After that, I wrote many exams and much fewer papers; no one worked with me on those and my natural tendencies reasserted themselves, if it even makes sense to talk about them reasserting themselves when they were only checked on one brief assignment that never captured my interest. I wrote a note for my journal that didn't get published because it was too unstructured and long. Then I clerked, and at one point I wrote a 100-page bench memo on an appeal that, to be fair to myself, presented a number of issues, some hard, but probably only merited a memo of 50. After having produced a number of opinions, my writing finally began to become more controlled, and it's fairly disciplined today when I need it to be, though rather undisciplined when I don't make the effort to discipline it (see my blog). My point is that I don't see how even that measure of improvement could have been obtained absent clerking or doing something where I had to write a lot and continuously be edited by people who knew about writing and expected a certain degree of control. Law school simply isn't that kind of an environment, and the small amount of writing instruction it does offer can be replicated in any good college and vastly exceeded in a writing-intensive undergraduate program, to say nothing of an M.F.A. program.

4. As for your examples of good writers who went to law school, the journalists you mention are mostly, of course, legal journalists, so it's no surprise they attended law school. Basically you've just handpicked our three most famous legal journalists and pointed out they went to law school; that's about as much of an argument as saying that Paul Clement, John Roberts and Elena Kagan all went to law school, and aren't they awfully good writers? I do think Liptak is a very good and clear writer, and that may well have something to do with his years of practice; I doubt it's because he went to law school. Woodward is famously a fairly mediocre writer. Lithwick is a fun writer, sometimes a good one, and her style owes very little to law school. I suppose Greenhouse is a pretty good writer. As for Rivera and Kelly, I see no evidence that they write very well. I never thought of Castro as a good writer; I do think FDR's speeches and fireside chats were quite good, but he worked with a number of speechwriters. Lincoln was a genius whose writing looks very little like the legal writing of his day, at least judging by Supreme Court opinions from that period. And once we start talking about Jefferson, Gandhi, Mandela, or even Wilson, we're looking at cases of people whose legal educations differed quite a bit from what's offered by 21st-century American law schools, so I don't think those examples are very relevant. In any case, I don't think anything at all can be inferred from the fact that a small number of exceptional writers, assuming the people you mention were exceptional writers and not just otherwise exceptional people, attended law school.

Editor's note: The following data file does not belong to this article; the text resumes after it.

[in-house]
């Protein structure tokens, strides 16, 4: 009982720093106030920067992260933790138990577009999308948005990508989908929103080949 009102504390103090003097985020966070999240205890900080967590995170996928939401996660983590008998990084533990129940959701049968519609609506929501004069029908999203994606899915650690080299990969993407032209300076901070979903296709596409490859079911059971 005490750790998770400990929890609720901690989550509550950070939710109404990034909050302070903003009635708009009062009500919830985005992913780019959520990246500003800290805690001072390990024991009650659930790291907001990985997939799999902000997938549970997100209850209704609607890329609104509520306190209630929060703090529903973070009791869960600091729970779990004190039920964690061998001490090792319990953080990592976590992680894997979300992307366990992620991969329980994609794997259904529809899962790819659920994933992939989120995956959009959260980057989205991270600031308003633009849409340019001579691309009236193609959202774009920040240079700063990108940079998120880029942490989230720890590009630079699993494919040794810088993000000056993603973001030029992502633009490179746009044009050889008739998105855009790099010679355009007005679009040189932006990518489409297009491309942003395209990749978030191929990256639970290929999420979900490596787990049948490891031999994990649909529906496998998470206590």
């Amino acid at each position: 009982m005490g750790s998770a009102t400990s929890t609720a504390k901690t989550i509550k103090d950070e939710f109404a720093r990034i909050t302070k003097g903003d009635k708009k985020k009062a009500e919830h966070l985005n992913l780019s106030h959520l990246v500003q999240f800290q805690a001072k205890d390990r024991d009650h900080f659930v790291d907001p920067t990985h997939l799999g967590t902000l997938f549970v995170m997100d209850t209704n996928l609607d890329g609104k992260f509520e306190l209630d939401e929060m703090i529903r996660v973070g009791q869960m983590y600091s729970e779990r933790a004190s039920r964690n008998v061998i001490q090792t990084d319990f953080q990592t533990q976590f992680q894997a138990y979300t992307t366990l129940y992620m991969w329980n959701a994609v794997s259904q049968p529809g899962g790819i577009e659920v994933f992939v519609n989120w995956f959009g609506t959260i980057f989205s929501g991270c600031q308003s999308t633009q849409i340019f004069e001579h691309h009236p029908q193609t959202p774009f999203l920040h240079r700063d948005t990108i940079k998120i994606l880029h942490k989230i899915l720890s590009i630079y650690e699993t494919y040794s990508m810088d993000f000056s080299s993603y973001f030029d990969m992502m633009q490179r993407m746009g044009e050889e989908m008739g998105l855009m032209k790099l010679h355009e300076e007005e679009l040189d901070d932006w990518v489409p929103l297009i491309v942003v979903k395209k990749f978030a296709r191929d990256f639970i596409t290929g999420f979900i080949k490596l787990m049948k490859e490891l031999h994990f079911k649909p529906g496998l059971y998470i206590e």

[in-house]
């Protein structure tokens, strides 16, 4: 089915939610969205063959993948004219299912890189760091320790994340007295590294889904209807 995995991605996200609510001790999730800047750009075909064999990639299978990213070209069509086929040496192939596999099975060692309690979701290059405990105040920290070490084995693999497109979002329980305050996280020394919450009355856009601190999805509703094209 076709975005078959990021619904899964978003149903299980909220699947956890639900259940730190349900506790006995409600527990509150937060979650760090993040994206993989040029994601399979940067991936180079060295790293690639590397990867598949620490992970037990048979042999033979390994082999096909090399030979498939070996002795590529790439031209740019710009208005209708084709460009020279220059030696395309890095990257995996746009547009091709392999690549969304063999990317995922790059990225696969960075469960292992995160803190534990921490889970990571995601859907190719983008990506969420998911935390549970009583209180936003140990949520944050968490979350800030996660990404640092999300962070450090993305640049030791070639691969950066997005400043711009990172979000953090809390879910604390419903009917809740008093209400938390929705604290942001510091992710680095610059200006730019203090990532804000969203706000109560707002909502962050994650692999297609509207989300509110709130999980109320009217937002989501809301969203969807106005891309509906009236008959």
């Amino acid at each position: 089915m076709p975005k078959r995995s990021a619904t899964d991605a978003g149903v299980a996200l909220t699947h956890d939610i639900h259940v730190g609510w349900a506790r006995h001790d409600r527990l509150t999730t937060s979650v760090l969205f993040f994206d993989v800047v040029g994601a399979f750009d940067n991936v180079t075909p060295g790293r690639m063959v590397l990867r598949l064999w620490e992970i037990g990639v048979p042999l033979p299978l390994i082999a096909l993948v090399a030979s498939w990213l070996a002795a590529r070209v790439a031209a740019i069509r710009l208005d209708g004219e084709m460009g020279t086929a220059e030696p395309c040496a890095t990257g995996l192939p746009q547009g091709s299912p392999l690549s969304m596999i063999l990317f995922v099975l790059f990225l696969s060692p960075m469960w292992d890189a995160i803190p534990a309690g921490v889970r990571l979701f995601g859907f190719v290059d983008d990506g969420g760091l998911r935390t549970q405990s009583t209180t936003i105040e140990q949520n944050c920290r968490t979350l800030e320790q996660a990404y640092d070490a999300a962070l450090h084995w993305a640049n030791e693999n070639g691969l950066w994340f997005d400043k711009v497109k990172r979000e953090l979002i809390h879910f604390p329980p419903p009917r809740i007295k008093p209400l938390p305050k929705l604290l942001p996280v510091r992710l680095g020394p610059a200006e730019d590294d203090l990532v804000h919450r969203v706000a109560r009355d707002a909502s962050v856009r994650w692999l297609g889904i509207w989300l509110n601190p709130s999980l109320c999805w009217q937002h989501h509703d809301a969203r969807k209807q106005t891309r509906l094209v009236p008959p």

Posted by: Asher Steinberg | Aug 9, 2017 1:58:41 PM

The ratio of working professionals to the annual number of degrees awarded to train such professionals is in this country variable according to profession but tends to collect around a median of 22.5. That same ratio for attorneys is 15. You'd have to scrounge to find a set of cadres of any size for which that ratio is lower than that for lawyers. (One of the few is clergymen; many divinity school students have from the get-go no intention of being f/t pastors). You guys just need to squeeze the pus out: close schools, cut enrollments, cut faculty and staff.

Posted by: Art Deco | Aug 9, 2017 3:30:34 PM

"This seems to be less praise for legal education, and more an indictment of undergraduate liberal arts education. Learning how to form an argument, see the other side's point of view, and write decently well are things you should get in undergrad and not have to sink an additional $150k into."

About 15 years ago, Barry Alan Shain, then a professor at Colgate University (a tony and selective liberal arts college, not a research institution) penned a circular for his campus delineating a proposal for improving the curriculum. One of his bullet points was founding a writing center staffed with professional editors. He said he himself was encountering too many students who simply could not write and they needed tutoring and remedial instruction (he also thought there should be an exit writing requirement). They ignored him.